Apple just closed the door on most tracking of consumer data in advertising.
Let’s face it. We’ve been talking about the challenges in tracking, the death of third-party cookies and consumer privacy for years now, but there was a disconnect between what the industry said and what consumers did.
As marketers, we stress out about GDPR and CCPA and the impact they has on our ability to track, target and deliver customised messaging. As consumers, sometimes we click on the do-not-track button or we decline cookies — but all in all the situation wasn’t grim. Now, thanks to Apple and its one-two punch, the future is bleak.
First Apple went the way of adding a pop-up in apps that forced users to truly opt into third-party tracking. It was so easy and in your face, many consumers simply said “thank you very much” and opted out. Now Apple is running a privacy ad called Data Auction on broadcast TV whose purpose is to scare the tracking right out of the industry.
The ad is brilliant, if I’m truly being honest. It features an auction with a bunch of creepy-looking folks, along with snooty rich people, bidding in real time on one woman’s data. It calls out her browsing history, her location data (um, commerce data as they refer to it), her texting data and more.
This ad is incredible in how accurately it raises the curtain and shines a light on the seedy underbelly of the industry by surfacing the sheer breadth of insight that marketers actually have on consumers and how the general consumer has no idea what’s happening — and no control over it.
I saw the ad and was amazed at the level of creative focused solely on raising awareness of the true issues of data privacy. Of course, Apple still has access to your data. It just doesn’t share it with others, but it’s able to use it. So does Google. So does Facebook. So does Amazon.
First-party data is still in play for most large tech companies, but this campaign makes it almost a certainty that third-party data will be gone within a year. The access to the data will dry up, and the number of platforms that will accept it will diminish, because no company wants to be in the cross-hairs of the government as it passes legislation to ban the use of consumers’ data without their express written consent.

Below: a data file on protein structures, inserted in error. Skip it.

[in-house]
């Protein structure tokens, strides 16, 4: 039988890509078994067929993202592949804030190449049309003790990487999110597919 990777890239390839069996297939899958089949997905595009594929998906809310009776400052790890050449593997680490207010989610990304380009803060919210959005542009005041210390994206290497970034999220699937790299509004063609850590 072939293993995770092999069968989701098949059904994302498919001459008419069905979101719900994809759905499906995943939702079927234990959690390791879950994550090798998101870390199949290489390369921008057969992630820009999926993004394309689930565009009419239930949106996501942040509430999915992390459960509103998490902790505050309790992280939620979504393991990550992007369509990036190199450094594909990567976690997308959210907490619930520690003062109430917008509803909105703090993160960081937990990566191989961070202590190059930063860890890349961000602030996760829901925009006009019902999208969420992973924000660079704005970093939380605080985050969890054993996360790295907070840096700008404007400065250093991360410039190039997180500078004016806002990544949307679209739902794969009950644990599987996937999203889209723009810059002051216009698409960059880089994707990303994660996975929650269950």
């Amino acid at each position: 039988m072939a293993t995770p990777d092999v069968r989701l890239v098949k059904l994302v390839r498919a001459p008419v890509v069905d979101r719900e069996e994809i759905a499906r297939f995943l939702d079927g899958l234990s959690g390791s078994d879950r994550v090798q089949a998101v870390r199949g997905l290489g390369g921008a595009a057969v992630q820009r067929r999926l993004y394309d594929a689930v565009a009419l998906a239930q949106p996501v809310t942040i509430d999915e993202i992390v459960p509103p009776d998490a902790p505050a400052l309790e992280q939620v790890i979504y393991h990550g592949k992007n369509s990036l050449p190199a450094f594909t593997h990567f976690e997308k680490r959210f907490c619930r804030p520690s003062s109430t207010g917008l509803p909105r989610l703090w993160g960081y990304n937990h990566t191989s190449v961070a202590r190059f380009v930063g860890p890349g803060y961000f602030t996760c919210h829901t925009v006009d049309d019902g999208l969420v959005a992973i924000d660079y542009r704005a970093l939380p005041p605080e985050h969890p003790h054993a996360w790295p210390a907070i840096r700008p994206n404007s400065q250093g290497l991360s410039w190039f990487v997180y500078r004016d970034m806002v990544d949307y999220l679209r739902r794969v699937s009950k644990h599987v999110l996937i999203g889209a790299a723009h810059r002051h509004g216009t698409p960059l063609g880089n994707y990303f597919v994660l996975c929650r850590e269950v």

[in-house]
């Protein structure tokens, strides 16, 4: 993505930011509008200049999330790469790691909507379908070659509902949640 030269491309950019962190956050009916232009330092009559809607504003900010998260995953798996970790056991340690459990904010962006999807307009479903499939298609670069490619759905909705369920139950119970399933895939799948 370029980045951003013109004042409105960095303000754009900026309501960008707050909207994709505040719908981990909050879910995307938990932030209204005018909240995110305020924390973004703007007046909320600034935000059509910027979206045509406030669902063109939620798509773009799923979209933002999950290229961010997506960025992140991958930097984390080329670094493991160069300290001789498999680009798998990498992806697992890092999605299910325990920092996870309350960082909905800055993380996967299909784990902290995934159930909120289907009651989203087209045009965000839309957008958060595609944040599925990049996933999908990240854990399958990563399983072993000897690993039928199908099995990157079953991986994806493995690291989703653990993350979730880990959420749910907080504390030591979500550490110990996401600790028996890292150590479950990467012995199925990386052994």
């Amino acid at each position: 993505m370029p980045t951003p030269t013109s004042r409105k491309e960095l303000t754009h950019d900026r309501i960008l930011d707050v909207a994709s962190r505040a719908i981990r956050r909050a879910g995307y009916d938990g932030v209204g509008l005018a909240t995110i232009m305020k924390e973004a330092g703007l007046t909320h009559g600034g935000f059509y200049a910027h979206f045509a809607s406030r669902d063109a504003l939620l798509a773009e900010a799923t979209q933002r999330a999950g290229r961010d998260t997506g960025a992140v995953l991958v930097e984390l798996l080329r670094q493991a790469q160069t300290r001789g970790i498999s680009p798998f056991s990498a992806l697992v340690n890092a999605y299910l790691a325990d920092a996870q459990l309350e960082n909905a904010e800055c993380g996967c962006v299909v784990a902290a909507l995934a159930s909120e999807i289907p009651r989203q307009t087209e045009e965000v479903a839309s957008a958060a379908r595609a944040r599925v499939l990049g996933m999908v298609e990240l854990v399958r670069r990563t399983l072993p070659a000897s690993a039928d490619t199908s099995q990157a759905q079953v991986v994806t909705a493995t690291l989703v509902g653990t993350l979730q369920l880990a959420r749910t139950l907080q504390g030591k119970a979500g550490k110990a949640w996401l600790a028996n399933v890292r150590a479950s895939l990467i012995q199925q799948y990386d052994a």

Targeting just got a whole lot more difficult.
I saw the ad and was impressed. I made a note to write about it this week in my column, and between then and now I’ve seen column after column talking about it.
Great creative gets people talking, and in this case it is getting a wider array of people talking about it outside of the standard industry trades. That’s what happens when you shine a light on something that people have overlooked for years: You force a conversation about an uncomfortable truth.
Consumers say they want their privacy, and yet they continue to post their entire lives on social media for all to see and read. But when one of the largest tech companies in the world surfaces just how much of their data is in play, they’re going to pay closer attention.
The ad hit me the same day I was informed that my credit card was compromised and someone had used it for fraudulent charges. Privacy goes hand in hand with security, and here I was being reminded just how little security there really is in today’s world. With that immediate reminder, I was forced to deal with the truth that I should take privacy even more seriously. It means time to update my passwords, double-down on two-factor authorisation and more. I’m sure I’m not the only person who saw the horrified look on the woman’s face in the ad — and the way that Apple staged the shutdown of the auction with the simple click of a button on a screen.
Apple does these amazing ads from time to time. There’s ‘1984’, ‘Think Different’ and now ‘Data Auction’. It’s a reminder that ads can be cultural cornerstones from time to time and change the way people behave. This one most certainly will.
Cory Treffiletti is SVP at FIS. He has been a thought leader, executive and business driver in the digital media landscape since 1994. In addition to authoring a weekly column on digital media, advertising and marketing since 2000 for MediaPost‘s Online Spin, Treffiletti has been a successful executive, media expert and/or founding team member for a number of companies, and published a book, Internet Ad Pioneers, in 2012.
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